When making a game a good rule to have is to not start with your story first. Now, you might be thinking I’m talking complete blasphemy, but hear me out, because I’ve made that mistake as well.
Tangled By The Story
I first started making games with the idea of making amazing roleplaying games. I ended up starting with the game’s story. I would craft the story from start to finish, map out all the characters and create a huge world on papers with lots of characters and different areas and set pieces. But, whenever I did that I ended up with a lot of problems down the line. Why? Because, every part of the gameplay and events in the game’s core loop had to agree with the story first, rather than the other way around.
This meant we ended up potentially sacrificing fun for the purpose of making a story point; that’s how you end up stuck and kill your game’s first point of providing the player with an interactive experience. I would end up not being able to implement certain game ideas that I thought were cool, simply because the story did not agree with my idea for changing the design. I would either have to change the story or change the design. Out of the two, changing the story is a lot easier than changing the design. All that hard work of the art, mechanics, and other assets is very hard to throw away in a large project. I learned my lesson and the industry has also enlightened me that gameplay first is the best way to start.
Games are different from other media; it is an interactive medium of expression. With games being an interactive medium, doesn’t it make sense to focus on the interactions first? The bulk of the game is not the story, but the gameplay itself. Players look at what they can do in a game and get hyped.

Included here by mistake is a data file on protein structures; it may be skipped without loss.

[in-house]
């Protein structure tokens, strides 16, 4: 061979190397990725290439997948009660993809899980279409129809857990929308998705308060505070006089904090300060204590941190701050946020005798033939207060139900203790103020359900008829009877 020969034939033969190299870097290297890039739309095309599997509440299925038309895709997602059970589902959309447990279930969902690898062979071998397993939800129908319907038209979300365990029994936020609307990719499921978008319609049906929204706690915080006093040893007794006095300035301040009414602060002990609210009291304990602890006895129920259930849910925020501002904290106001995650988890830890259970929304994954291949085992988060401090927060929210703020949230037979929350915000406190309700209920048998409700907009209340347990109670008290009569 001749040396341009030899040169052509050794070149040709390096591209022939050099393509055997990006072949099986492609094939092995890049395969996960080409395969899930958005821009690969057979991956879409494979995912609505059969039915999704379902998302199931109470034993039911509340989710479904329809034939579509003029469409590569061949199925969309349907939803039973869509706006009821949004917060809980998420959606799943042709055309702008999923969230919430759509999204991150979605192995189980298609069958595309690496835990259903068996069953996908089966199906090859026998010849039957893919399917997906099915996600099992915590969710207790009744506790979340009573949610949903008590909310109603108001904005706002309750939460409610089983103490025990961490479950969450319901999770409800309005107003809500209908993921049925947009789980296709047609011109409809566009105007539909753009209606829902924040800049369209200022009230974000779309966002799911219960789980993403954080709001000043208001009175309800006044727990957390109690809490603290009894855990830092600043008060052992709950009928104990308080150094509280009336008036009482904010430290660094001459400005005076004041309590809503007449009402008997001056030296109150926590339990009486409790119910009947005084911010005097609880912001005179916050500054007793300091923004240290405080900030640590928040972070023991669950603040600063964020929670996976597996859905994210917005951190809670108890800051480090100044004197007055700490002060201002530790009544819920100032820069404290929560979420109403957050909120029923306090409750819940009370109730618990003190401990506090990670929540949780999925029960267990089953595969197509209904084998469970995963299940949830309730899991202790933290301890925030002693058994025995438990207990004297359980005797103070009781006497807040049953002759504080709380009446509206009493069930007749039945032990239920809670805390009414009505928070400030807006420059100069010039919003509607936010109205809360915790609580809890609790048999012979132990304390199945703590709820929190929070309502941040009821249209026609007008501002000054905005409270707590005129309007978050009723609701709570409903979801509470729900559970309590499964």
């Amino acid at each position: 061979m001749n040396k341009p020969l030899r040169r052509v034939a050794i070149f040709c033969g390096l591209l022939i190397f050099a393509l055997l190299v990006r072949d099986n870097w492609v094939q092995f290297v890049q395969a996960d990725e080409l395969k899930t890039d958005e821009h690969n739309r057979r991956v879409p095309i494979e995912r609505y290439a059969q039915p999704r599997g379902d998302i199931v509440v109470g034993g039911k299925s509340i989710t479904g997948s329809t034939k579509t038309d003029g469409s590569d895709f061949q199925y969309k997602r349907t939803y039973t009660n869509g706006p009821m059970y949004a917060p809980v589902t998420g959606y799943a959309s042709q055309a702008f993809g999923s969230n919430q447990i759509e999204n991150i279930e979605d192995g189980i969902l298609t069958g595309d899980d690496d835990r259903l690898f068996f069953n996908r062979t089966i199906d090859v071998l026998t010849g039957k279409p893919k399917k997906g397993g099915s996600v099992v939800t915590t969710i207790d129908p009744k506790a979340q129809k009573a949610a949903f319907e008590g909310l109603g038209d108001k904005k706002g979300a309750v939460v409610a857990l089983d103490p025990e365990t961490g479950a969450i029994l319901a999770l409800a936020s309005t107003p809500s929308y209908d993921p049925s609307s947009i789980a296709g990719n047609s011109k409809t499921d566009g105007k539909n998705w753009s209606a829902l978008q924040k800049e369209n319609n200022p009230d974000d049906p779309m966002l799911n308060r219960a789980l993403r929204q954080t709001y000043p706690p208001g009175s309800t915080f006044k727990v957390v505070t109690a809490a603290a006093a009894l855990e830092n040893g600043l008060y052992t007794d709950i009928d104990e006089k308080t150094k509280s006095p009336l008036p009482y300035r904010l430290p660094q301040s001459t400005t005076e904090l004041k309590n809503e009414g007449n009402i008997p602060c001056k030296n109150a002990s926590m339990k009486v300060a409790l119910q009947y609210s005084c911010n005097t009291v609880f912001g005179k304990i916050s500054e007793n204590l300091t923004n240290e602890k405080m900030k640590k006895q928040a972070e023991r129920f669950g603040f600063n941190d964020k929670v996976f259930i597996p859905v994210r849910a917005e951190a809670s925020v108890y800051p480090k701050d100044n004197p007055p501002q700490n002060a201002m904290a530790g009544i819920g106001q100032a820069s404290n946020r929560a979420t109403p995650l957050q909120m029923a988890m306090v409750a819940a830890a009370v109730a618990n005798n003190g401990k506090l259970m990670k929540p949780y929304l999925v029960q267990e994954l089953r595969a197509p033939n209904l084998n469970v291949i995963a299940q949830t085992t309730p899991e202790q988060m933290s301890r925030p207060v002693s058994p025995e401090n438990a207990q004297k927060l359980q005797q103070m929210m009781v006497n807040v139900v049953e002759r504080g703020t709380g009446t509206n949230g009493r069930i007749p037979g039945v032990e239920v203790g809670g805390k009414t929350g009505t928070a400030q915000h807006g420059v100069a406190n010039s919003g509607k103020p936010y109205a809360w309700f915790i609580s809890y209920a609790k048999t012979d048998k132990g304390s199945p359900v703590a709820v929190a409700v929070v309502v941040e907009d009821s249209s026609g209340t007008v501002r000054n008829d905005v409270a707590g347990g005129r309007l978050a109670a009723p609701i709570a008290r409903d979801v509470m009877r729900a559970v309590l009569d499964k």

As a player myself, when I see games like Breath of The Wild, Nier; Automata, and other games. I’m looking at the gameplay first to see how they can pull me into the world. None of that has anything to do with the story, but also, it’s hard to come up with a story for a world that doesn’t exist yet.
By creating solid gameplay we can now start working on core gameplay that people will actually be interested in. But, that doesn’t mean the story is not important. Story is a little different and equally important as your gameplay.
The story acts as the glue for our game. In the past, we used to have very rudimentary stories as gamers. Mario has to go save Princess Peach. That’s just a means to an end. Things have changed now with bigger games that are trying to push a specific narrative. Now, we need to improve upon what we write and really give life to the game world’s we create. But, it still has to start from the gameplay, because important information emerges from that gameplay.
The story that we have emerges from our game’s design and core gameplay. It pulls the game’s core parts (art, design, gameplay, programming, etc) across the finish line and tells the story the game wants to tell. Now, that’s extremely powerful. At that point, we’ve given the player a reason, a motive, to keep playing to see what the ending is.
So, before you get too in-depth with your game’s story, start with the gameplay of the game you really want to play.
With all that said, I hope you have a good one. Keep working on your games!!